The Left-Handed Booksellers of London, Garth Nix; Marisa Calin, narrator (Listening Library 978-0-59317187-5, $27.50, digital download, 11.25 hr., unabridged) September 2020.
Set in an alternate 1983, this standalone from Garth Nix blends aspects of Neil Gaiman’s Neverwhere with Philip Pullman’s His Dark Materials. Susan’s mother has always been very vague on any information about Susan’s father, so when she turns 18, the young woman resolves to go to London and look for him herself. Once there, Susan discovers that any number of inimical magical creatures, as well as bespelled criminals, have taken a dangerous interest in her.
Thankfully, she gains both information and assistance from Merlin, a handsome young man (at least for the moment; he’s capable of switching gender) with a taste for fashion and an array of combat skills. Merlin is a left-handed bookseller, part of a clan who sells books and negotiates between humanity and the magical creatures of the Old World. As the attacks on Susan escalate, her search for her father takes on a dangerous urgency, and, while she has Merlin’s support, the rest of his family must decide whether to help Susan or to execute her as a danger to them all.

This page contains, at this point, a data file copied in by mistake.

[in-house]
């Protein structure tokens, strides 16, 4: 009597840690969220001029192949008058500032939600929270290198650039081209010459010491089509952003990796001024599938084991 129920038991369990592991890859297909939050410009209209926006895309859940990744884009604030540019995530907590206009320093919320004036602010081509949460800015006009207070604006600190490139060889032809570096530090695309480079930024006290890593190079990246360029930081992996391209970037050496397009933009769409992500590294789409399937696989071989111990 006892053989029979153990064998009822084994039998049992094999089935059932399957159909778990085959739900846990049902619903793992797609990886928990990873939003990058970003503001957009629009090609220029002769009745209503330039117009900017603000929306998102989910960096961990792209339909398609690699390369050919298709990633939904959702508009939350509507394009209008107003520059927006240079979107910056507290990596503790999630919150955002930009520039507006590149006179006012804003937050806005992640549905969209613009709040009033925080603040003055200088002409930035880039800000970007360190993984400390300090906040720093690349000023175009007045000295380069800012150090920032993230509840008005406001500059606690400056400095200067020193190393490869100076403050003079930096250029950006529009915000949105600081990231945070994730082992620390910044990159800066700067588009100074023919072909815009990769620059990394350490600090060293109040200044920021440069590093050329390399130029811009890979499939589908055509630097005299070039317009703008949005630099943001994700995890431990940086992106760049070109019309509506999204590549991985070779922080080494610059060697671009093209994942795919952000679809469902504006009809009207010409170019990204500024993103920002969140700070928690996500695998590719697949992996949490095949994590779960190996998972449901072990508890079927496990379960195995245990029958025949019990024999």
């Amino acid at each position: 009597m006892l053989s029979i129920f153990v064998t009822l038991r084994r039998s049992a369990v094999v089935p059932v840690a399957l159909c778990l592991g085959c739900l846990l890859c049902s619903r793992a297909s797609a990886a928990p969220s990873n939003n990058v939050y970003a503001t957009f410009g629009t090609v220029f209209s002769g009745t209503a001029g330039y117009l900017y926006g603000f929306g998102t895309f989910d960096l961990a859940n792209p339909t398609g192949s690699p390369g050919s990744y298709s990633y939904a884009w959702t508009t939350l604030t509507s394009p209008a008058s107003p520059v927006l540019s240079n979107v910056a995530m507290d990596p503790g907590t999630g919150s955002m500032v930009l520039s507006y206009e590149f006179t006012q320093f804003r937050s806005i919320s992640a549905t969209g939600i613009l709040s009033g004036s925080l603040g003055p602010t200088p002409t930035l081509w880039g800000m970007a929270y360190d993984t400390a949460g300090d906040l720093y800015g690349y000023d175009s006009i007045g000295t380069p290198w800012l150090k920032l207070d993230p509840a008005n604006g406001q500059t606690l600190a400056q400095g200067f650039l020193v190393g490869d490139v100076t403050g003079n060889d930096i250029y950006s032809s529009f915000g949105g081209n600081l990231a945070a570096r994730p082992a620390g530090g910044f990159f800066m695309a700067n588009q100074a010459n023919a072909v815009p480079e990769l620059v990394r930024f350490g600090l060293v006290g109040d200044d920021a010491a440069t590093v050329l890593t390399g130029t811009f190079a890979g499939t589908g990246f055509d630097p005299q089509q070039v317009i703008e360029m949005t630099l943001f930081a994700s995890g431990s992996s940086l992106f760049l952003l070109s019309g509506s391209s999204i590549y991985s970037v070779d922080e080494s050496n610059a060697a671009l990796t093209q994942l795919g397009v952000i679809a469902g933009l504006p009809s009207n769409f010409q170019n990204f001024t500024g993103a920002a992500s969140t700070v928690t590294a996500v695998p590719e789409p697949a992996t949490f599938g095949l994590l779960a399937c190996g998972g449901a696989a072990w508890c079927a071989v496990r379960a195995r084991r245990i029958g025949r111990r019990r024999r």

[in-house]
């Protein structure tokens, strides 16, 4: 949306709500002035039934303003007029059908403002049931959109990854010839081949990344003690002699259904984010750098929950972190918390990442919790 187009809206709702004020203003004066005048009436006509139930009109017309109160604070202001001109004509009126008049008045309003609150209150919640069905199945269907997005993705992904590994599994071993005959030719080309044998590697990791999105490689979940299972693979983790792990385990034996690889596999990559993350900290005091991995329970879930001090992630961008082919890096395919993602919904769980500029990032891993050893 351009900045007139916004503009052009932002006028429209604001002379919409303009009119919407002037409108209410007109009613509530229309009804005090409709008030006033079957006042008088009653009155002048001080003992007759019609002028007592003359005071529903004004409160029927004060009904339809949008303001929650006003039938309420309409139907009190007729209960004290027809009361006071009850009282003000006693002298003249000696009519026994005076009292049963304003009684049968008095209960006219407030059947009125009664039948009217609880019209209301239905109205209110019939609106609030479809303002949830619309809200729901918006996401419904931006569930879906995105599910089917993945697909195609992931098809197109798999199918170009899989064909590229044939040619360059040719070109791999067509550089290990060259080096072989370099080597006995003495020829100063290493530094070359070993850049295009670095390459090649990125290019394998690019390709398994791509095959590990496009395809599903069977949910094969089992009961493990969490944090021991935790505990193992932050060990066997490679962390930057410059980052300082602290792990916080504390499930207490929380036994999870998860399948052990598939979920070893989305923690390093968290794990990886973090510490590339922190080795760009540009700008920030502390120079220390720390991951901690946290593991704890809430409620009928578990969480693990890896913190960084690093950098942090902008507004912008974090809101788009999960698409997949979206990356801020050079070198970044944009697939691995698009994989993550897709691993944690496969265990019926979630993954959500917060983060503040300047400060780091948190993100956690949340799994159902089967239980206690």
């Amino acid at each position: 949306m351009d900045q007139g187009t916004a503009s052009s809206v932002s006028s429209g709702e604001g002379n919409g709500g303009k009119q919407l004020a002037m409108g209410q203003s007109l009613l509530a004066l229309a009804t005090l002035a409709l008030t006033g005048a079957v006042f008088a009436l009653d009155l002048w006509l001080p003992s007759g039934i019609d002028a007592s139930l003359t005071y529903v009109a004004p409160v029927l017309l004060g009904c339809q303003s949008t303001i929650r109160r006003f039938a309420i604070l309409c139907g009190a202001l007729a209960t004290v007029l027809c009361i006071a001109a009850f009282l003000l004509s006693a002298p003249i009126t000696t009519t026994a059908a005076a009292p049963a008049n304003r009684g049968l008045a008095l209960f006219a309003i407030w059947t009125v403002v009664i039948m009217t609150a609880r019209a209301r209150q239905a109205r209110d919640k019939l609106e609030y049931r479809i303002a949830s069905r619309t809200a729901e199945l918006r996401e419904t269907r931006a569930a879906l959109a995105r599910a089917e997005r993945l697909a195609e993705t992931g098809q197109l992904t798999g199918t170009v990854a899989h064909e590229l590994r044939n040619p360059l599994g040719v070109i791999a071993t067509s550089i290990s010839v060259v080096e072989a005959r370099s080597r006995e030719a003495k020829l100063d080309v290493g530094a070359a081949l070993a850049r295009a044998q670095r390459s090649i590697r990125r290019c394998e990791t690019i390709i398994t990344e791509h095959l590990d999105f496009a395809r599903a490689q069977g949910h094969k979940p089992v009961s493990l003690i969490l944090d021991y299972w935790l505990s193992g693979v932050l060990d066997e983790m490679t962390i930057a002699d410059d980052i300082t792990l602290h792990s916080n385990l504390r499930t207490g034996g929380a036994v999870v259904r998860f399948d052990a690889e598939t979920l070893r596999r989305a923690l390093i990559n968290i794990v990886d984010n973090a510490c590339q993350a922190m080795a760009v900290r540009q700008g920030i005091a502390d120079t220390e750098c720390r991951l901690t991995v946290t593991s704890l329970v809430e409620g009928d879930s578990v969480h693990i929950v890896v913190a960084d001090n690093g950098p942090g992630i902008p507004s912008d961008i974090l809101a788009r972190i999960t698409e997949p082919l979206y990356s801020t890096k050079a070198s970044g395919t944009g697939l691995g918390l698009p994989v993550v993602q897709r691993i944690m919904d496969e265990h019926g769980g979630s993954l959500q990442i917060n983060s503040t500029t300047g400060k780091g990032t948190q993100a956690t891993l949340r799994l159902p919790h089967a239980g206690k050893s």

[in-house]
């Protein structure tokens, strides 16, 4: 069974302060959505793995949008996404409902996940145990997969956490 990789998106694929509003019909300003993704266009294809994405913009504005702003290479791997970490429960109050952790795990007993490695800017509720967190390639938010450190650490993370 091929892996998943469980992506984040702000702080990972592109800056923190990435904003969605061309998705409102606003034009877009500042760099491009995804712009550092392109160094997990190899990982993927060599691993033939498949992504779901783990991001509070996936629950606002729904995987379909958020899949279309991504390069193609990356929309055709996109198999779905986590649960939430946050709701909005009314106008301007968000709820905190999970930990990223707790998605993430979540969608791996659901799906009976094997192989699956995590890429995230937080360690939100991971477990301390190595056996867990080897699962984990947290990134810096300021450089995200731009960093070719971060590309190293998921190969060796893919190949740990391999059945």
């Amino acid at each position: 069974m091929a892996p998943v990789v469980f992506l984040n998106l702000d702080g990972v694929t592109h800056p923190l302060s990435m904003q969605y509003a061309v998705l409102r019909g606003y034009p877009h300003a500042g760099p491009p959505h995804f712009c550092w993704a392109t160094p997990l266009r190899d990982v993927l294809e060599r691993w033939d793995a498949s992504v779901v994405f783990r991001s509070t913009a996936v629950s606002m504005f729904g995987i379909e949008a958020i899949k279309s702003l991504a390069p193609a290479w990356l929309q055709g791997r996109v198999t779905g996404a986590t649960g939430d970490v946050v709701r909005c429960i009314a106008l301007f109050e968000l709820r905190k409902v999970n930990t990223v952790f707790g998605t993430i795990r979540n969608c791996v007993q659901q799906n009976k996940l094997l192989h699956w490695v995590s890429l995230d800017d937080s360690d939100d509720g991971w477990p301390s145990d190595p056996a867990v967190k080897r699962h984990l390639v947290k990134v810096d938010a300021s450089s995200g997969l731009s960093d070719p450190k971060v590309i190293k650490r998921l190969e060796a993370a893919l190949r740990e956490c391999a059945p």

Narrator Marisa Calin didn’t quite feel up to singing when the text called for it, but she did manage a sort of creditable chant at those moments. Born in California, raised in Bath, England, and theatrically educated in New York, she is able to pull out a nice array of pitches and the full set of British accents, as well as convincingly voice some hapless American tourists. The book also possesses that key quality that I nearly always want in an audiobook: great pacing, which shifts smoothly from humor, to action, to striking poignancy in the aftermath of violence.
As readers of this column know, I can’t keep away from Garth Nix; even when I’m somewhat disappointed by one of his works, I’m always back for the next one. I was fully rewarded for my efforts this time around; this book was just delightful, and I stayed up late to finish it. Absolutely the diversion I needed right now.
This review and more like it in the January 2021 issue of Locus.
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